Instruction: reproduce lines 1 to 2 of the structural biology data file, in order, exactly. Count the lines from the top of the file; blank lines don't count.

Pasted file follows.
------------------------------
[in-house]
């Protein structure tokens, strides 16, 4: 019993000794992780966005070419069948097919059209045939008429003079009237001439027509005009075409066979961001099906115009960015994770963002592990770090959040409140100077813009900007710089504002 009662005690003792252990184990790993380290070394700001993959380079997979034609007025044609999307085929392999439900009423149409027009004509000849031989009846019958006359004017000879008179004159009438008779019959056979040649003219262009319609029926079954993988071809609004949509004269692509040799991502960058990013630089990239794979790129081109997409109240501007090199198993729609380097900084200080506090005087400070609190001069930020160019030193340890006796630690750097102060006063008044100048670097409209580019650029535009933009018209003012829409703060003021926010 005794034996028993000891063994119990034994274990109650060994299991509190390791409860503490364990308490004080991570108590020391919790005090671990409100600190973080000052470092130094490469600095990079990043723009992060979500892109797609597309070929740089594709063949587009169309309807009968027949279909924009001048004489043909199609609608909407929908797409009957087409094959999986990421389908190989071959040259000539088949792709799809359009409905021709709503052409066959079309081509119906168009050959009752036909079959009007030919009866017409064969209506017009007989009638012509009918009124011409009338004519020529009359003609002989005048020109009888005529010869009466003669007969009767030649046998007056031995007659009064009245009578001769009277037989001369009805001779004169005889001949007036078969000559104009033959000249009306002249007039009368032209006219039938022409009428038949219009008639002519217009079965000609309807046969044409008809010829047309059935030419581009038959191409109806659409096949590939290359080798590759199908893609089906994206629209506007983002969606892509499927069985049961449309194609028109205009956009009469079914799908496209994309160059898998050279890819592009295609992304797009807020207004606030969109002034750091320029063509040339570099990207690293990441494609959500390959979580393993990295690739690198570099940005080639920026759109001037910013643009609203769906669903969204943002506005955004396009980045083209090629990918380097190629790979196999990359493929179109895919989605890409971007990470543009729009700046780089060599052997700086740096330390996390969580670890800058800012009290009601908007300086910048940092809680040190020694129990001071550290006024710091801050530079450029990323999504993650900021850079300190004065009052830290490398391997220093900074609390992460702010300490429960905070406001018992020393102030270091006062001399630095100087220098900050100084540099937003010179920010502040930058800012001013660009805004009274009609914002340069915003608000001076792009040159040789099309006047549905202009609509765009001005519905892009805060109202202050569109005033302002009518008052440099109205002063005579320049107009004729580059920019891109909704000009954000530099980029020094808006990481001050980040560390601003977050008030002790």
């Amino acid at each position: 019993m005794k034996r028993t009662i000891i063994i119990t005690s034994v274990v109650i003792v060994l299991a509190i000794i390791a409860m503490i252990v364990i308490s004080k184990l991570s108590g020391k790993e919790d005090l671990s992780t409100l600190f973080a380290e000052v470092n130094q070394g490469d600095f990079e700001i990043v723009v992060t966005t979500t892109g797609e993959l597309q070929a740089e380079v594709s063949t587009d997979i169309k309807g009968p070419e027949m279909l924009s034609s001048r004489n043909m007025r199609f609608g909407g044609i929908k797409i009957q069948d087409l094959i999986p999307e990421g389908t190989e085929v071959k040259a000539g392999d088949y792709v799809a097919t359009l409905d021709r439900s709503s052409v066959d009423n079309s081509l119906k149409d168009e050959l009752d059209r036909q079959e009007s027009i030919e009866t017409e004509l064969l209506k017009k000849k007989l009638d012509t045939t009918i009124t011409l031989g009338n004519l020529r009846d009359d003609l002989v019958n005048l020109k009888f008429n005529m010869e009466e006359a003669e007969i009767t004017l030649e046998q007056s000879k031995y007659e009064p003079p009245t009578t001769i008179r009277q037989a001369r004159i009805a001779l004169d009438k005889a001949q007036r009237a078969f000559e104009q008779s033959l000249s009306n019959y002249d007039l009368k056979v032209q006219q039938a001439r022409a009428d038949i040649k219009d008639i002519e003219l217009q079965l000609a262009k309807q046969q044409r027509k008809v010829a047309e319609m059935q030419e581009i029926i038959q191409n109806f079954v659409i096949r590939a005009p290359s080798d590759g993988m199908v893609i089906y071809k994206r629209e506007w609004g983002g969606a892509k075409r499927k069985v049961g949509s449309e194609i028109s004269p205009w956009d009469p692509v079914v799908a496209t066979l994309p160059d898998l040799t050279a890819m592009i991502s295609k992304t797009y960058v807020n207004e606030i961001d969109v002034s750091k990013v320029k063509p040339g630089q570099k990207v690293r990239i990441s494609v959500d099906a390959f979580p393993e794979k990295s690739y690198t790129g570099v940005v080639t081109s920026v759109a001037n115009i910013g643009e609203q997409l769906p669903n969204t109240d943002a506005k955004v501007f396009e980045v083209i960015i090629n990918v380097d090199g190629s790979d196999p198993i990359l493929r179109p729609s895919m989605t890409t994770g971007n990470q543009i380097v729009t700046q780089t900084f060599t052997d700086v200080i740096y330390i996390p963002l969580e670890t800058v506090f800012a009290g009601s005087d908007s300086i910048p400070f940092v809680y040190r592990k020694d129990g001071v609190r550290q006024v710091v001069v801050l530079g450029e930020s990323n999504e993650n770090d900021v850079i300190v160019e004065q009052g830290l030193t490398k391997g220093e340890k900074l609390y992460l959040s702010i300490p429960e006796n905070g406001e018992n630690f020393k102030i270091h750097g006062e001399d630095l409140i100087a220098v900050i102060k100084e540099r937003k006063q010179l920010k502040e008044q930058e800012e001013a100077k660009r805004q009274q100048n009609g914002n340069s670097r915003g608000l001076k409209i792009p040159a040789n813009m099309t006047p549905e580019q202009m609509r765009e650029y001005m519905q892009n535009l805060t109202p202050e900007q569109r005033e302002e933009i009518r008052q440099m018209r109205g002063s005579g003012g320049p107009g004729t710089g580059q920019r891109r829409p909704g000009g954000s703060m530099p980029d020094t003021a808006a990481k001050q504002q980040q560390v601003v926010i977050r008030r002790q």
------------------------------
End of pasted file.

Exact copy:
[in-house]
């Protein structure tokens, strides 16, 4: 019993000794992780966005070419069948097919059209045939008429003079009237001439027509005009075409066979961001099906115009960015994770963002592990770090959040409140100077813009900007710089504002 009662005690003792252990184990790993380290070394700001993959380079997979034609007025044609999307085929392999439900009423149409027009004509000849031989009846019958006359004017000879008179004159009438008779019959056979040649003219262009319609029926079954993988071809609004949509004269692509040799991502960058990013630089990239794979790129081109997409109240501007090199198993729609380097900084200080506090005087400070609190001069930020160019030193340890006796630690750097102060006063008044100048670097409209580019650029535009933009018209003012829409703060003021926010 005794034996028993000891063994119990034994274990109650060994299991509190390791409860503490364990308490004080991570108590020391919790005090671990409100600190973080000052470092130094490469600095990079990043723009992060979500892109797609597309070929740089594709063949587009169309309807009968027949279909924009001048004489043909199609609608909407929908797409009957087409094959999986990421389908190989071959040259000539088949792709799809359009409905021709709503052409066959079309081509119906168009050959009752036909079959009007030919009866017409064969209506017009007989009638012509009918009124011409009338004519020529009359003609002989005048020109009888005529010869009466003669007969009767030649046998007056031995007659009064009245009578001769009277037989001369009805001779004169005889001949007036078969000559104009033959000249009306002249007039009368032209006219039938022409009428038949219009008639002519217009079965000609309807046969044409008809010829047309059935030419581009038959191409109806659409096949590939290359080798590759199908893609089906994206629209506007983002969606892509499927069985049961449309194609028109205009956009009469079914799908496209994309160059898998050279890819592009295609992304797009807020207004606030969109002034750091320029063509040339570099990207690293990441494609959500390959979580393993990295690739690198570099940005080639920026759109001037910013643009609203769906669903969204943002506005955004396009980045083209090629990918380097190629790979196999990359493929179109895919989605890409971007990470543009729009700046780089060599052997700086740096330390996390969580670890800058800012009290009601908007300086910048940092809680040190020694129990001071550290006024710091801050530079450029990323999504993650900021850079300190004065009052830290490398391997220093900074609390992460702010300490429960905070406001018992020393102030270091006062001399630095100087220098900050100084540099937003010179920010502040930058800012001013660009805004009274009609914002340069915003608000001076792009040159040789099309006047549905202009609509765009001005519905892009805060109202202050569109005033302002009518008052440099109205002063005579320049107009004729580059920019891109909704000009954000530099980029020094808006990481001050980040560390601003977050008030002790």